Above: Valerie Levine in "Arctic Memory," choreography by Jody Sperling (Photo by Simon Russell)
By Taylor Dean
There are numerous paths and opportunities a skater can take on their skating journey. For skaters looking to express themselves through artistic movements, companies like the Ice Theatre of New York offer creative freedom to excel in a niche figure skating path.
Moira North, in collaboration with Marc Bogaerts, Cecily Morrow and Marjorie Kouns, founded the Ice Theatre of New York in 1984 to be a place where skaters and artists could integrate contemporary dance, art and music into their skating. The organization operates similarly to a dance company. Its skaters work year-round to create unique performances to share with audiences across the world.
“It was made to create a prism of possibility to see skating as a performing art — as a dance form,” North said. “We were the first dance company to be funded by the National Endowment for the Arts, the New York State Council on the Arts and the Department of Cultural Affairs here in New York City.”
In its first few years, the company could only get ice in the middle of the night. The ensemble would practice three days a week from midnight until 5 in the morning — and it was all on a volunteer basis.
“We would do a ballet barre or a dance class off the ice while hockey was finishing up,” North said. “And then we go onto the ice and do edge classes.”
The edge classes skaters would take in the middle of the night are still an integral part of Ice Theatre of New York’s educational programs today. Developed by British Olympic champion figure skater John Curry, the specialty class incorporates skating skills, ballet movements and ensemble skating to strengthen abilities and teach skaters how to dance together on the ice.
In addition to putting on awe-inspiring performances, Ice Theatre of New York does a lot of community outreach to spark interest in young skaters and invite public school students to skate alongside the company’s senior performers. The students enjoy a performance by the Ice Theatre of New York ensemble and then take to the ice with them afterward for a free skating clinic using the Learn to Skate USA curriculum.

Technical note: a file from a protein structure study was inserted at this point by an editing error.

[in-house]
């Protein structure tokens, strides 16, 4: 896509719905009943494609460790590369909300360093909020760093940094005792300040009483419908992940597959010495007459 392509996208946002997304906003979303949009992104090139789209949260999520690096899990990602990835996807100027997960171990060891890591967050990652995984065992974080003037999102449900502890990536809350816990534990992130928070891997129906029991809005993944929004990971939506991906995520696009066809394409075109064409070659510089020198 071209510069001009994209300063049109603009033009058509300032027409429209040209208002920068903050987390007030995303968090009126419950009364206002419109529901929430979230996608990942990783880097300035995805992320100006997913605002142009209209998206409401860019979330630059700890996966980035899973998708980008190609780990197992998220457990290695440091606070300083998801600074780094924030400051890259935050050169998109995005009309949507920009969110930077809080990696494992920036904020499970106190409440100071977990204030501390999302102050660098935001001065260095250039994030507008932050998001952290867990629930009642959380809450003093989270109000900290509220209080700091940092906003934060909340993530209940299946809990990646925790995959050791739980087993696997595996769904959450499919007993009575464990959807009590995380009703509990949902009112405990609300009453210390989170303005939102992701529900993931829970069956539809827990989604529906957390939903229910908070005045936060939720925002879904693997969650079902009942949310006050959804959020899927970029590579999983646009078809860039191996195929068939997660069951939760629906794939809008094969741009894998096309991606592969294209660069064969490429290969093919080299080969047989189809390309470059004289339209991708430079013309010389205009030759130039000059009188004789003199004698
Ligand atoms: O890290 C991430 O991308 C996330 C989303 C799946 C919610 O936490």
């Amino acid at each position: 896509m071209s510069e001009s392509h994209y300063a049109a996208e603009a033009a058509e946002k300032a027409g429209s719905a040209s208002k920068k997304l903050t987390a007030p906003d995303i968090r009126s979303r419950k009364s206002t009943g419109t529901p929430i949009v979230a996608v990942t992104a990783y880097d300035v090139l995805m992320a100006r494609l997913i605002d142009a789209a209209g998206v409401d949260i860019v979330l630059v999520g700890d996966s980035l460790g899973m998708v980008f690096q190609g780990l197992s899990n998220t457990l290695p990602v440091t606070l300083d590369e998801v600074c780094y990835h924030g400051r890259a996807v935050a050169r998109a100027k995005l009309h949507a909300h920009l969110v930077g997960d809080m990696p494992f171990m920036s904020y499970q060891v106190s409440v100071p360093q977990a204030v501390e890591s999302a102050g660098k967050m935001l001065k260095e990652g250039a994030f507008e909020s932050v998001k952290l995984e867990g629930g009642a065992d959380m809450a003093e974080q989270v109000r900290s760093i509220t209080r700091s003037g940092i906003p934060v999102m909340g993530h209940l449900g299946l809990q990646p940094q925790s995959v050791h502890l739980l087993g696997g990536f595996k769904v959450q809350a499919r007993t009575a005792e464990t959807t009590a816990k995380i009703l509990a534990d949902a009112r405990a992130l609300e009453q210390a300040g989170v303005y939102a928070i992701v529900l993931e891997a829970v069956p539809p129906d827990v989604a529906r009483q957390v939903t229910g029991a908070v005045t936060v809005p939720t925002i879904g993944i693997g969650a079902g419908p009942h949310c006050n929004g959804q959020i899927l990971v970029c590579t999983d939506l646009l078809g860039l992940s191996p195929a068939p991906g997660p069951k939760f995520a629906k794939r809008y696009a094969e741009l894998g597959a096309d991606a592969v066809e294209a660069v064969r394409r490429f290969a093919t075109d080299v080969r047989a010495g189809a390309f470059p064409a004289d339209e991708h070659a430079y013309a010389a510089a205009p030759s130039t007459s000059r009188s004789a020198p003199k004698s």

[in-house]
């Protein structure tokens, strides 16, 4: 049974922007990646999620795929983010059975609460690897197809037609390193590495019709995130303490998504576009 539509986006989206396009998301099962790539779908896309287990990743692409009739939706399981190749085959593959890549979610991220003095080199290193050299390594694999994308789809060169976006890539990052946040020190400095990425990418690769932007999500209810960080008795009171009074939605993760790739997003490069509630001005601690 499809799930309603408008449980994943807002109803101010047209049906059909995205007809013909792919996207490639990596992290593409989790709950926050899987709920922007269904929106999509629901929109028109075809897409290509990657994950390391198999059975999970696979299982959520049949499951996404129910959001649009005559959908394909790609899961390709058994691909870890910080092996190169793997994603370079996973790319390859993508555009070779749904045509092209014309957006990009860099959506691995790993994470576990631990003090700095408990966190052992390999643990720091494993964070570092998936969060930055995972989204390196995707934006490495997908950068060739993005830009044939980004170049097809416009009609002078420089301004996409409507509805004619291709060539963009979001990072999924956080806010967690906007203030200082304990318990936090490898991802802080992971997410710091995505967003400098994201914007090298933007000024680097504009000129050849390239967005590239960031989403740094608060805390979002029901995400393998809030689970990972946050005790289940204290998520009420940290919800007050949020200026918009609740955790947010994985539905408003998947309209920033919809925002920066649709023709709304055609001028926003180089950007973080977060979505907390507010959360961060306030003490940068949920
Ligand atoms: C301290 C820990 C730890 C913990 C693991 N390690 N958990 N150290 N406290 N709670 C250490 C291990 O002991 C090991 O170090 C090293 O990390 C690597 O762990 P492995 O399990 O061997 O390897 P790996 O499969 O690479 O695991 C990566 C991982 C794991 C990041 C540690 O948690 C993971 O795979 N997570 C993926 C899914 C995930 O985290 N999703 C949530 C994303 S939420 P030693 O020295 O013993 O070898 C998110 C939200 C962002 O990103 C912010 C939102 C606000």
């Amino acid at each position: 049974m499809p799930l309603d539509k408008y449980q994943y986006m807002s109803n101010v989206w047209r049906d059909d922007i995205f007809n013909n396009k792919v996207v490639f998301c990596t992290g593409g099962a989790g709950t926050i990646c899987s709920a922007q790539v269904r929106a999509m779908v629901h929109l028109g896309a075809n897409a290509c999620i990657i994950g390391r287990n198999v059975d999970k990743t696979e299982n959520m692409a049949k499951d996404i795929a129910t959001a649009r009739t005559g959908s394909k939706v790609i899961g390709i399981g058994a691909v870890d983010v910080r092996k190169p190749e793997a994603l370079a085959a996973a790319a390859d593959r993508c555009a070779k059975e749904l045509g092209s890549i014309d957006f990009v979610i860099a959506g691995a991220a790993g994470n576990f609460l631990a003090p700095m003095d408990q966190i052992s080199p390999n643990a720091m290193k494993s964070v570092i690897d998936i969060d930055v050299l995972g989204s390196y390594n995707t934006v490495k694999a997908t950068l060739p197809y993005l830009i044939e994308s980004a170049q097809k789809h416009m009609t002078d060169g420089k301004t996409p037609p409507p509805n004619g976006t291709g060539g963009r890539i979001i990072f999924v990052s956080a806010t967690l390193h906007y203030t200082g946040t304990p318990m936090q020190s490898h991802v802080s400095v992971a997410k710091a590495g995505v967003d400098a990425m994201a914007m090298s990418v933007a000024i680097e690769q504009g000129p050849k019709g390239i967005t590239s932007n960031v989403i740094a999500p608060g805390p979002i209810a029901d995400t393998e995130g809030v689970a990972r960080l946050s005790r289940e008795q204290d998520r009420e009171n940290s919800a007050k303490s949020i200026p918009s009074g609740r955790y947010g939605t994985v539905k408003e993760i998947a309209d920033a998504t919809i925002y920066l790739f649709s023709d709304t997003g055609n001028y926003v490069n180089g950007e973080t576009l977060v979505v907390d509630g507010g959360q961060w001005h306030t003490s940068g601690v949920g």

“The whole point is to introduce these skaters first to an art form on the ice and then not to just watch us but join us on the ice,” North said. “Many of those kids will go back to the rink and have a healthy activity for years to come. We reach thousands of kids each year.”
Called the New Works and Young Artists Series, the initiative introduces ice theatre and skating to public school students from Harlem, Washington Heights and additional New York City neighborhoods.
Now in its 37th year, Ice Theatre of New York has become an aspiration for many skaters. Sarah France, an Ice Theatre of New York performer, skated and danced most of her life and was always drawn to choreographic movements and freedom of expression.
“I enjoyed seeing something that looked different than competitive skating,” she said. “I’ve actually been a dancer longer than a skater, so this was a wonderful opportunity to merge my worlds a little bit.
“I love the value placed on creative expression and the ability to try so many new things, be that new experiences, choreography, performing in different environments and working with people outside of skating. There’s always something I never would’ve seen myself doing that I get a chance to do.”
France encourages other skaters to explore the opportunities offered by companies like Ice Theatre of New York. From unique edge classes to a chance to explore and create through on-ice movement, there’s something for every artistic skater.
“I love to keep seeing different voices of skaters out there that contribute and bring their creative sense to the table,” France said. “It’s really beautiful.”
Ice Theatre of New York had to cancel many shows due to COVID-19 and has moved to a virtual format for many of its programs, including its 2021 Virtual New Works and Young Artists Series and off-ice edge classes.
The company is holding its first virtual broadcast on Thursday, May 6, at 8 p.m. ET. Titled “Pivoting through the Pandemic,” Jason Brown will host the event with a special appearance by Adam Rippon. Click here for updates on the spring broadcast event.